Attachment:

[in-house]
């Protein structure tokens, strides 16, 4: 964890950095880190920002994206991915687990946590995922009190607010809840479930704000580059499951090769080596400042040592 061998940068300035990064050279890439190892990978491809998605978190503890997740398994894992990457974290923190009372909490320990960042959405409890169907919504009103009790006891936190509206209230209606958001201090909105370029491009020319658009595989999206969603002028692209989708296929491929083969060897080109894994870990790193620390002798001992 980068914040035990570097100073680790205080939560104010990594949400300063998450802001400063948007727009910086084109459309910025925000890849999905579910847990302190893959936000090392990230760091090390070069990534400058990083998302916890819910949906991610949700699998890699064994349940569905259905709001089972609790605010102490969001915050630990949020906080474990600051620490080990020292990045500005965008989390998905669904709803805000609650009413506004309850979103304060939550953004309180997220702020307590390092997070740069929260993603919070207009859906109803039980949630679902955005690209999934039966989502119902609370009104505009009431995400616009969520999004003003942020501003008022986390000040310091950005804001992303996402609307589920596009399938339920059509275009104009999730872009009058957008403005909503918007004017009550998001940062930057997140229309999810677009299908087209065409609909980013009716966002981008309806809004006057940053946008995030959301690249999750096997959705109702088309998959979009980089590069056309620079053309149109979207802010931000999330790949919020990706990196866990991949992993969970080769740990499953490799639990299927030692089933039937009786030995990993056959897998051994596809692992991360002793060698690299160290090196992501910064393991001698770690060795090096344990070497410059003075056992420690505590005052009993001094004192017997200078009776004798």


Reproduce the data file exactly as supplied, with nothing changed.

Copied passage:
[in-house]
């Protein structure tokens, strides 16, 4: 964890950095880190920002994206991915687990946590995922009190607010809840479930704000580059499951090769080596400042040592 061998940068300035990064050279890439190892990978491809998605978190503890997740398994894992990457974290923190009372909490320990960042959405409890169907919504009103009790006891936190509206209230209606958001201090909105370029491009020319658009595989999206969603002028692209989708296929491929083969060897080109894994870990790193620390002798001992 980068914040035990570097100073680790205080939560104010990594949400300063998450802001400063948007727009910086084109459309910025925000890849999905579910847990302190893959936000090392990230760091090390070069990534400058990083998302916890819910949906991610949700699998890699064994349940569905259905709001089972609790605010102490969001915050630990949020906080474990600051620490080990020292990045500005965008989390998905669904709803805000609650009413506004309850979103304060939550953004309180997220702020307590390092997070740069929260993603919070207009859906109803039980949630679902955005690209999934039966989502119902609370009104505009009431995400616009969520999004003003942020501003008022986390000040310091950005804001992303996402609307589920596009399938339920059509275009104009999730872009009058957008403005909503918007004017009550998001940062930057997140229309999810677009299908087209065409609909980013009716966002981008309806809004006057940053946008995030959301690249999750096997959705109702088309998959979009980089590069056309620079053309149109979207802010931000999330790949919020990706990196866990991949992993969970080769740990499953490799639990299927030692089933039937009786030995990993056959897998051994596809692992991360002793060698690299160290090196992501910064393991001698770690060795090096344990070497410059003075056992420690505590005052009993001094004192017997200078009776004798």